Retail property firm Hammerson has unveiled a radical strategy shake-up as it acts to appease investors after profits plunged 80 per cent.
The overhaul, which involves disposing of over £1bn in retail assets and handing millions back to shareholders, is aimed at future-proofing the Birmingham Bullring owner in a fast changing and highly challenged retail market.
Hammerson, which backed out of plans to buy shopping centre group Intu earlier this year, said today it plans to eventually exit the retail park sector altogether and focus instead on flagship retail destinations, premium outlets and non-UK assets.
Hammerson owns the Birmingham Bullring, Bicester Villiage and Brent Cross shopping centre
It wants to cut its exposure to department stores by a quarter, and High Street fashion by a fifth, letting loose the firms that have continued to struggle amid a slowdown in consumer spending. It has also put its plans to expand Brent Cross shopping centre on hold.
Hammerson said it was targeting £1.1bn in disposals by the end of 2019, having already offloaded £300m this year and, in an effort to share the proceeds, will hand up to £300m back to investors through a share buyback programme.
The strategy update was unveiled alongside Hammerson’s half-year results, in which the firm exposed an 80 per cent plunge in pre-tax profits to £55.8m, and a 5 per cent decline in sales to £152.5m.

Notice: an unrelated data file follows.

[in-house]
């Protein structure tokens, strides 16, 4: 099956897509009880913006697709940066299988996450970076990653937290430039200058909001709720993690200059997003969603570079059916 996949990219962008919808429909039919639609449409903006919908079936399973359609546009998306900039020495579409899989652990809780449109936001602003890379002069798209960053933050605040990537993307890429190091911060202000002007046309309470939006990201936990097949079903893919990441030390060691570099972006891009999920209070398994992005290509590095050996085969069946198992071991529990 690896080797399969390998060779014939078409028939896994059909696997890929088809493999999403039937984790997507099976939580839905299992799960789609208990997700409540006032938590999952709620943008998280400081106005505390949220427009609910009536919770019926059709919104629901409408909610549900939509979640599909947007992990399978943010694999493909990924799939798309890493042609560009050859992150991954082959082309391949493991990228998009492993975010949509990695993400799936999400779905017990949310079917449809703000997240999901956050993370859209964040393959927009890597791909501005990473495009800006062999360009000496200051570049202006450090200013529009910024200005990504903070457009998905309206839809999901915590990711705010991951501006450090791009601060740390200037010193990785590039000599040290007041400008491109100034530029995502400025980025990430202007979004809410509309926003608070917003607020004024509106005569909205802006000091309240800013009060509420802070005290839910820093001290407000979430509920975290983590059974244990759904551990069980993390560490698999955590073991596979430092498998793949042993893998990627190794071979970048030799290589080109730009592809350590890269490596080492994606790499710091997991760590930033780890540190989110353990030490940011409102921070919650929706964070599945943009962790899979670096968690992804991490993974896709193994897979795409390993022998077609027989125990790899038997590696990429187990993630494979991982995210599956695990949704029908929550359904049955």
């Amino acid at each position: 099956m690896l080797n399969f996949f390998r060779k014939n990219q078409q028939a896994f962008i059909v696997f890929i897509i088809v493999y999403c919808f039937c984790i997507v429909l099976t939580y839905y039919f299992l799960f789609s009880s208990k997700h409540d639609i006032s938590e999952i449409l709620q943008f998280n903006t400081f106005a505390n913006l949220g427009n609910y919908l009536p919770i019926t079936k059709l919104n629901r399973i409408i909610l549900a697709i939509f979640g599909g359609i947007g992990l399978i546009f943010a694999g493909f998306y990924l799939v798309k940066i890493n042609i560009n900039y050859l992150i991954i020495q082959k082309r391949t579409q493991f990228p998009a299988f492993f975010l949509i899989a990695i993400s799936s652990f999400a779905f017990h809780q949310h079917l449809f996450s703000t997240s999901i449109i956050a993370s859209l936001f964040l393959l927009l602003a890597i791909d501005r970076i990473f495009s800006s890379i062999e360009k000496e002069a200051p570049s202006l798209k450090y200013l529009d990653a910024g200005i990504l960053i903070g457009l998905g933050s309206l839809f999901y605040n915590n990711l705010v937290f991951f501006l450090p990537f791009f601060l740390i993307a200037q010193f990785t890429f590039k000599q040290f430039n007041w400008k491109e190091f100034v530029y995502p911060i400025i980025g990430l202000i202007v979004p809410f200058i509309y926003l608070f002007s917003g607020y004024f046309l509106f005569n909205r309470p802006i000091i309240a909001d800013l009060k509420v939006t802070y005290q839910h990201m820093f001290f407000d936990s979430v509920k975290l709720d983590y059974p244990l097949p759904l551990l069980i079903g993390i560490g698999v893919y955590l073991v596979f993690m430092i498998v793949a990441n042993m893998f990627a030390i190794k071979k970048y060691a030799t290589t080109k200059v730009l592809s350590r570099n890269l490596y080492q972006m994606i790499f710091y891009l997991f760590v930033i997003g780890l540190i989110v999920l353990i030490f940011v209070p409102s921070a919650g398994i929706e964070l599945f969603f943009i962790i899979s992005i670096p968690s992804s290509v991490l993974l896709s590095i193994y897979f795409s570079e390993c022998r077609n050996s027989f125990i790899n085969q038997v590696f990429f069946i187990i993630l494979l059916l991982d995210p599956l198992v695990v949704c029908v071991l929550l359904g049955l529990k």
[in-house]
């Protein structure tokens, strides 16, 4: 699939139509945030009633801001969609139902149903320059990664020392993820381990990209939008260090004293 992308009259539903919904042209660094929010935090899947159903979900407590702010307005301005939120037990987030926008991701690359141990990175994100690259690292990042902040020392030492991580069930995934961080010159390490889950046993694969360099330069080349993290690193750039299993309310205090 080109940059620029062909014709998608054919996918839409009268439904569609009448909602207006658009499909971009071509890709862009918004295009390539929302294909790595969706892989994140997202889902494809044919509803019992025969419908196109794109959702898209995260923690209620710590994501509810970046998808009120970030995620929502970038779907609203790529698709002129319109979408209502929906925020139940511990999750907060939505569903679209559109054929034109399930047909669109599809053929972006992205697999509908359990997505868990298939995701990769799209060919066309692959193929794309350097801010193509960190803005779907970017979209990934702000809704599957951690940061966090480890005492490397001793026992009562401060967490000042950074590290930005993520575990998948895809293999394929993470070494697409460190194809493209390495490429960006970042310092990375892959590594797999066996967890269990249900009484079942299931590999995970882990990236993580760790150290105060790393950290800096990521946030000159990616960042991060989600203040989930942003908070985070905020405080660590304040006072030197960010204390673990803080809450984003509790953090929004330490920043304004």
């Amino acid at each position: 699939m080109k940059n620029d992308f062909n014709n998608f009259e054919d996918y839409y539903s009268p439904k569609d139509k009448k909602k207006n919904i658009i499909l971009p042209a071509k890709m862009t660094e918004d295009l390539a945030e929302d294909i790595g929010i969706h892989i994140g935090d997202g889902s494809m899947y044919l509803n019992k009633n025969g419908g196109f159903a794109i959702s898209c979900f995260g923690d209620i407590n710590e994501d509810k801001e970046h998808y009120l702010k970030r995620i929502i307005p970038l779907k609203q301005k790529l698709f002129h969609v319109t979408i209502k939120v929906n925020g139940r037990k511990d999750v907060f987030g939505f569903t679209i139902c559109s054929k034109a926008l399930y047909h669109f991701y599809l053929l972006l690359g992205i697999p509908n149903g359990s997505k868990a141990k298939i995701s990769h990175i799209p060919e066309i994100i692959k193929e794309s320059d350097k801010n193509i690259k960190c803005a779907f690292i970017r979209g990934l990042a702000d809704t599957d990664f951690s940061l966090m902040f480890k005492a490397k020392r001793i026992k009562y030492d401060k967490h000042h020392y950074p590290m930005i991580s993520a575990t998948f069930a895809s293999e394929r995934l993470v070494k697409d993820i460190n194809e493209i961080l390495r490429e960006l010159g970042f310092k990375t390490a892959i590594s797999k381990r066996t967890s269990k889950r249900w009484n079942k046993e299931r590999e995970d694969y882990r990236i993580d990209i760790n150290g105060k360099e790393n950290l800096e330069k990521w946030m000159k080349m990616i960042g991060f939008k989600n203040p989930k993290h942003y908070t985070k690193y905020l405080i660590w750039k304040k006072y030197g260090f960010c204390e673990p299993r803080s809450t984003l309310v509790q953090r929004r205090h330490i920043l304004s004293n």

It put the losses down to its UK shopping centres and retail parks being hit by the ‘turbulent retail market’ and the recent raft of Company Voluntary Arrangements (CVAs), which have seen retailers demand lower rents or shut stores completely.
As a result, Hammerson will strive to diversify its portfolio by increasing its non UK retail exposure by around 10 per cent.
Boss David Atkins said: ‘Through increasing the level of disposals, including exiting the retail parks sector, we will now focus solely on winning destinations of the highest quality: flagship retail destinations and premium outlets.
Shoppers at Bicester Village, which generates strong tourist numbers and where retailer demand remains high
‘These are the venues we believe will maintain relevance and outperform against the shifting retail backdrop. Our customer and retailer offer will be amplified, and this includes a step change in our retailer line-up.’
‘We are taking tough decisions and have absolute conviction in our ability to deliver,’ he added.
The strategy update forms part of Hammerson’s efforts to address shareholder anger after the company ditched a £3.4bn deal to buy rival Intu, which operates the Trafford Centre in Manchester.
While it would have created Britain’s biggest property company with £21bn worth of assets across Europe, Hammerson said it was ‘no longer in the best interest of shareholders’, citing growing dismay over the health of the UK retail property market.
French shopping centre firm Klepierre also walked away from a potential deal with Hammerson in April, after holding a meeting with its takeover target to table a £5.04bn proposal.
Klepierre said it would not make a formal offer because Hammerson – which also owns the the Bicester Village and Brent Cross shopping centres – ‘did not provide any meaningful engagement’.
Shares in Hammerson were up nearly 2 per cent in early trading after the update.